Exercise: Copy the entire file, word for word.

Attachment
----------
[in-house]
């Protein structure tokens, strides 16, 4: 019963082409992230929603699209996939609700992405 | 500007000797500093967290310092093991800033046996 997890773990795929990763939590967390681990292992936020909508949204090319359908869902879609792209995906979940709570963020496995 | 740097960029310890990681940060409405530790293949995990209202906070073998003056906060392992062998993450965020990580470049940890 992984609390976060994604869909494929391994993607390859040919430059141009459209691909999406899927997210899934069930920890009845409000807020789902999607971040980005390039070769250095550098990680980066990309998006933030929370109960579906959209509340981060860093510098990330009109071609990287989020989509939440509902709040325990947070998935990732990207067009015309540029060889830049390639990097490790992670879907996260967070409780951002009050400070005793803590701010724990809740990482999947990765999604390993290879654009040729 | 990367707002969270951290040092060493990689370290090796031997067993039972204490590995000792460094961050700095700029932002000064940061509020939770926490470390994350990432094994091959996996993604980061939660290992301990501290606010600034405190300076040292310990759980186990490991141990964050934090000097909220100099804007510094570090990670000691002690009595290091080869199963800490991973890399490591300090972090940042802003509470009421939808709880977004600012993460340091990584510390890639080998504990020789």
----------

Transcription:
[in-house]
């Protein structure tokens, strides 16, 4: 019963082409992230929603699209996939609700992405 | 500007000797500093967290310092093991800033046996 997890773990795929990763939590967390681990292992936020909508949204090319359908869902879609792209995906979940709570963020496995 | 740097960029310890990681940060409405530790293949995990209202906070073998003056906060392992062998993450965020990580470049940890 992984609390976060994604869909494929391994993607390859040919430059141009459209691909999406899927997210899934069930920890009845409000807020789902999607971040980005390039070769250095550098990680980066990309998006933030929370109960579906959209509340981060860093510098990330009109071609990287989020989509939440509902709040325990947070998935990732990207067009015309540029060889830049390639990097490790992670879907996260967070409780951002009050400070005793803590701010724990809740990482999947990765999604390993290879654009040729 | 990367707002969270951290040092060493990689370290090796031997067993039972204490590995000792460094961050700095700029932002000064940061509020939770926490470390994350990432094994091959996996993604980061939660290992301990501290606010600034405190300076040292310990759980186990490991141990964050934090000097909220100099804007510094570090990670000691002690009595290091080869199963800490991973890399490591300090972090940042802003509470009421939808709880977004600012993460340091990584510390890639080998504990020789």